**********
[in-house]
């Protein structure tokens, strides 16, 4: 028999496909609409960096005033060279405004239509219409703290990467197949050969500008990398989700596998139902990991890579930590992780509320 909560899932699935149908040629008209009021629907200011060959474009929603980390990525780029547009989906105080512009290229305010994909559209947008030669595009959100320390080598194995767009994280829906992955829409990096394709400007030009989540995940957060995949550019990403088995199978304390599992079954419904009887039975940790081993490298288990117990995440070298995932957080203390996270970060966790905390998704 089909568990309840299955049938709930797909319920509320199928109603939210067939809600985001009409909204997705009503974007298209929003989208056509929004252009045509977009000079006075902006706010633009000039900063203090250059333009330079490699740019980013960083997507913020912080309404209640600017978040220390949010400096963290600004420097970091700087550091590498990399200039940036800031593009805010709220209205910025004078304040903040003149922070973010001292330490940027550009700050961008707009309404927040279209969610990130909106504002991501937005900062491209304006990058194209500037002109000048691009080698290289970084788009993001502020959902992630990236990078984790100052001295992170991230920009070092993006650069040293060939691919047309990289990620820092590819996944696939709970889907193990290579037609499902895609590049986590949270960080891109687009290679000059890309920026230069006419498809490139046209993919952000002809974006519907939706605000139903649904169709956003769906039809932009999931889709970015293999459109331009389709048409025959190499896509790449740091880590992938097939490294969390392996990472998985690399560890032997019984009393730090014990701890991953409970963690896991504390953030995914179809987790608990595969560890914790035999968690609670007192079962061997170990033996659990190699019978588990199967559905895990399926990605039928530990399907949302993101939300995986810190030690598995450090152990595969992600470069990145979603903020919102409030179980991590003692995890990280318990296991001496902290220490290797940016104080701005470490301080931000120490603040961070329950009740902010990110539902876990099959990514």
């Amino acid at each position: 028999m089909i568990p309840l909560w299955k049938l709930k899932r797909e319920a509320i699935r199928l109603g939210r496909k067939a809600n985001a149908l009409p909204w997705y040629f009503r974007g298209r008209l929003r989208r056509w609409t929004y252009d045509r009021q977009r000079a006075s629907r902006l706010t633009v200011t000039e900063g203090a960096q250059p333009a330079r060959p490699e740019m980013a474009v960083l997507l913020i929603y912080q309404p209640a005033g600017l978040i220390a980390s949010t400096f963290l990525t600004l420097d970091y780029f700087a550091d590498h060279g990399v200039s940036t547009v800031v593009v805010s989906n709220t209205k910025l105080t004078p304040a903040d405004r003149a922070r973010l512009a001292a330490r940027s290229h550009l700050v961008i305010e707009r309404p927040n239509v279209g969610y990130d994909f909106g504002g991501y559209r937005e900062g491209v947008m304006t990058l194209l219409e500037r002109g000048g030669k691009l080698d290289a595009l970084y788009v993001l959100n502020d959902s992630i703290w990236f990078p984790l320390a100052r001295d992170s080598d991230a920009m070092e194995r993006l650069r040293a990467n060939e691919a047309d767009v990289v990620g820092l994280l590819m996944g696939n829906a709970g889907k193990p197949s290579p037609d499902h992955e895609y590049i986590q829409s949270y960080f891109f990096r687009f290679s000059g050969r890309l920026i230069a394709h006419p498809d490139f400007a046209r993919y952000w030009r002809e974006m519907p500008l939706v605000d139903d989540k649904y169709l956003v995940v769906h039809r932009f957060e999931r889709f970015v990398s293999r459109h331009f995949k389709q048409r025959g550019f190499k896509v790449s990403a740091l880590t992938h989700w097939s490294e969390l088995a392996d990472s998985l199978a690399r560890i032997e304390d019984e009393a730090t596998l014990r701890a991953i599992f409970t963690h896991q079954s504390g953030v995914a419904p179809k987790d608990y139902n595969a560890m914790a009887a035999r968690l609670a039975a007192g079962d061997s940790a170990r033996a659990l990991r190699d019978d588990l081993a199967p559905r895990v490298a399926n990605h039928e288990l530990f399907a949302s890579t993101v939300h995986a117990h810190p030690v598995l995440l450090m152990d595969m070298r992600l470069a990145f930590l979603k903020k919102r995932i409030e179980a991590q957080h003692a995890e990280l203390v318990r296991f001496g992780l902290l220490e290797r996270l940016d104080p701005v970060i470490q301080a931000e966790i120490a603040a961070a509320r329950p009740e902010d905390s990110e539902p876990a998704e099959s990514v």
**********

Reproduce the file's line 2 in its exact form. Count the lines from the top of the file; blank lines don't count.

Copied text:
């Protein structure tokens, strides 16, 4: 028999496909609409960096005033060279405004239509219409703290990467197949050969500008990398989700596998139902990991890579930590992780509320 909560899932699935149908040629008209009021629907200011060959474009929603980390990525780029547009989906105080512009290229305010994909559209947008030669595009959100320390080598194995767009994280829906992955829409990096394709400007030009989540995940957060995949550019990403088995199978304390599992079954419904009887039975940790081993490298288990117990995440070298995932957080203390996270970060966790905390998704 089909568990309840299955049938709930797909319920509320199928109603939210067939809600985001009409909204997705009503974007298209929003989208056509929004252009045509977009000079006075902006706010633009000039900063203090250059333009330079490699740019980013960083997507913020912080309404209640600017978040220390949010400096963290600004420097970091700087550091590498990399200039940036800031593009805010709220209205910025004078304040903040003149922070973010001292330490940027550009700050961008707009309404927040279209969610990130909106504002991501937005900062491209304006990058194209500037002109000048691009080698290289970084788009993001502020959902992630990236990078984790100052001295992170991230920009070092993006650069040293060939691919047309990289990620820092590819996944696939709970889907193990290579037609499902895609590049986590949270960080891109687009290679000059890309920026230069006419498809490139046209993919952000002809974006519907939706605000139903649904169709956003769906039809932009999931889709970015293999459109331009389709048409025959190499896509790449740091880590992938097939490294969390392996990472998985690399560890032997019984009393730090014990701890991953409970963690896991504390953030995914179809987790608990595969560890914790035999968690609670007192079962061997170990033996659990190699019978588990199967559905895990399926990605039928530990399907949302993101939300995986810190030690598995450090152990595969992600470069990145979603903020919102409030179980991590003692995890990280318990296991001496902290220490290797940016104080701005470490301080931000120490603040961070329950009740902010990110539902876990099959990514």